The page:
Legionnaires disease strikes child at Starship hospital

Last updated 19:39 26/02/2013

Relevant offers


Marathon effort for a much-loved teacher on Auckland's North Shore St John Ambulance staff spat on, abused and stretched to breaking point New wheels enable freedom for woman with Angelman syndrome Fear NZ methamphetamine problem could worsen amid worldwide glut The strike is over but the rosters for junior doctors are still unsafe Doctors name 40 treatments that have little to no benefit on your health Auckland woman tackles New York marathon for spinal research CDHB contracts more $20m of surgeries out to private clinics Mike Yardley: Legalising euthanasia a step onto a slippery slope 'Hugely exciting advance' in fight against triple negative breast cancer

Hospital authorities hope to know the source of a potentially deadly bacteria at Starship Children's Hospital within the next few days.

A child battling legionnaires disease is believed to have been exposed to the bacteria at Starship Children's Hospital.

The girl is in intensive care after being diagnosed with the condition last week. Other patients in the ward have been tested for the disease, which is a form of pneumonia.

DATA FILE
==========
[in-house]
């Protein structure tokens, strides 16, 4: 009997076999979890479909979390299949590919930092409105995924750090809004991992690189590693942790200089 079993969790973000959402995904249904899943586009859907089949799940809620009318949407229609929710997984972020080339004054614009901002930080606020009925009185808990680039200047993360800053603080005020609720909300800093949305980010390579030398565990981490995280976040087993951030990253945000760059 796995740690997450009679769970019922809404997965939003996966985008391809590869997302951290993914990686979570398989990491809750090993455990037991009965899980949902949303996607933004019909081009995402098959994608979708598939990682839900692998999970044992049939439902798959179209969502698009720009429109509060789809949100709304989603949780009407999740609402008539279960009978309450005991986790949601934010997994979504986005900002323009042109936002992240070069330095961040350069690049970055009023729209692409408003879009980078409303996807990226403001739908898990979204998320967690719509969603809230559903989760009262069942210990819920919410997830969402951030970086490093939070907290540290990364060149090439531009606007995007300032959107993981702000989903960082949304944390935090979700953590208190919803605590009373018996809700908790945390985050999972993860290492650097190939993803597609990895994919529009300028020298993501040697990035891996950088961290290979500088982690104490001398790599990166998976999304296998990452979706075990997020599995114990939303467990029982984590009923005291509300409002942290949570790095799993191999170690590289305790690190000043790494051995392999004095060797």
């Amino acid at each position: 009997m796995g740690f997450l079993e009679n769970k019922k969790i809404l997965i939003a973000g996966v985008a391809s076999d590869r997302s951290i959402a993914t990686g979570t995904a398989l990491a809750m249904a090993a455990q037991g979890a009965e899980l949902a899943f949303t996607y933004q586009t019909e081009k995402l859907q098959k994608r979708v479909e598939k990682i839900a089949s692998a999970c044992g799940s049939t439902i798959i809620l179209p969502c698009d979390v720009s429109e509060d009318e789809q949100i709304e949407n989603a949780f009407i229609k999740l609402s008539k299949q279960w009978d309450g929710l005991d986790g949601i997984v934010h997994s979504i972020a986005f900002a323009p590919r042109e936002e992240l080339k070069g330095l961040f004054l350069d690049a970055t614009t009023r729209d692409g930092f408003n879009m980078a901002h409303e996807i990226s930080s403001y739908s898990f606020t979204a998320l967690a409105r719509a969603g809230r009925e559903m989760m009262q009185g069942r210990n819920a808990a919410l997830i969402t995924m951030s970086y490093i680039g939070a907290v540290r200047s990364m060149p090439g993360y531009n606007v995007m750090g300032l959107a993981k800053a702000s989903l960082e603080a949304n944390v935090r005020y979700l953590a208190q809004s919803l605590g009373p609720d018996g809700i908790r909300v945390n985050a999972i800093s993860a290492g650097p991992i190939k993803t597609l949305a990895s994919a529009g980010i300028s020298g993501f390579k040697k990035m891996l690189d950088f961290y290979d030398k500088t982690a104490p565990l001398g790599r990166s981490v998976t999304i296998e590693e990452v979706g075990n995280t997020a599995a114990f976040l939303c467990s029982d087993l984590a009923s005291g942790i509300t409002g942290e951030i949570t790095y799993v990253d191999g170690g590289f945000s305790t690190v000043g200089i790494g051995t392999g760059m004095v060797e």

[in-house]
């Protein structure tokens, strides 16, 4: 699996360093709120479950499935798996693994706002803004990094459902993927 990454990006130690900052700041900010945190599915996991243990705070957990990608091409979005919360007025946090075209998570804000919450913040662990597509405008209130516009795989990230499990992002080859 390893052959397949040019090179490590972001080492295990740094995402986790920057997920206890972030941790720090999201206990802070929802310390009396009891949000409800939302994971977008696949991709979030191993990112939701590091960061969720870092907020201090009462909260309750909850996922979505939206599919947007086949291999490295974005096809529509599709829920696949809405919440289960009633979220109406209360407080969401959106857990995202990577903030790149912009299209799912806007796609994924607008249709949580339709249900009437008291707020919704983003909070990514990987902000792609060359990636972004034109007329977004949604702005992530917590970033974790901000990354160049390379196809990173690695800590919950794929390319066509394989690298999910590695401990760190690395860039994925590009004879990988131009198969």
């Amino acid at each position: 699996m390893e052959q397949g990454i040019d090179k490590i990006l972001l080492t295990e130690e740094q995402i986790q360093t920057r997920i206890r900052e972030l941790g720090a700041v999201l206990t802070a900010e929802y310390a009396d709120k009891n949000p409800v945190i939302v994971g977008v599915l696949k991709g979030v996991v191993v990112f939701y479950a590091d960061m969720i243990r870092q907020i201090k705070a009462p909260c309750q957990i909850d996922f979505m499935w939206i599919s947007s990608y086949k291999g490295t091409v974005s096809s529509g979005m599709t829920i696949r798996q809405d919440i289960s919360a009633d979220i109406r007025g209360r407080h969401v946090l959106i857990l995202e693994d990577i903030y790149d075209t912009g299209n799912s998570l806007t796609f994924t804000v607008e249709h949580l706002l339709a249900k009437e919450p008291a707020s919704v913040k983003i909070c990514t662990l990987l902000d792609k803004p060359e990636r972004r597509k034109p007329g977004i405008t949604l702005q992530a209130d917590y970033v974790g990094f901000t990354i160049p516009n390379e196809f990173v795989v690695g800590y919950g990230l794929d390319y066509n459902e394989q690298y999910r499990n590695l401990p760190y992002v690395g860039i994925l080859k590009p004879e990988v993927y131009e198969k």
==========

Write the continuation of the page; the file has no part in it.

Director of child health Dr Richard Aickin said test results on the hospital's water and the air conditioning systems are due in two to three days.

The water, which is regularly tested, came back negative for legionnaires earlier this month and the air-conditioning has a filter system.

However, he said it was likely the child contracted legionnaires in the wards because she had been staying at the hospital for a long time.

Meanwhile, he is reassuring parents and staff that it is an isolated incident.

"The safety of our patients is always our highest priority and I want to make it clear there is no reason for the public to be alarmed.

Four patients at the the hospital had tested negative for the disease.

"The patients we have tested have weakened immune systems, making them susceptible to Legionella, so we believe it is very unlikely any other people are affected."

Legionella is usually caught through infected water or soil.
Aickin said the incubation period has passed without any new cases emerging.

"We are confident this is an isolated occurrence."

This is the first case of Legionnaires disease acquired by a patient at Starship or Auckland City Hospital.

The hospital would not release any further details of the affected patient.

One person died and eight were hospitalised after an outbreak of legionnaires disease in Canterbury in November.

The affected patients were believed to be infected while working in their gardens.

Ad Feedback

- Auckland Now

Special offers
Opinion poll

Should fluoride in water be the responsibility of central government?



Vote Result

Featured Promotions

Sponsored Content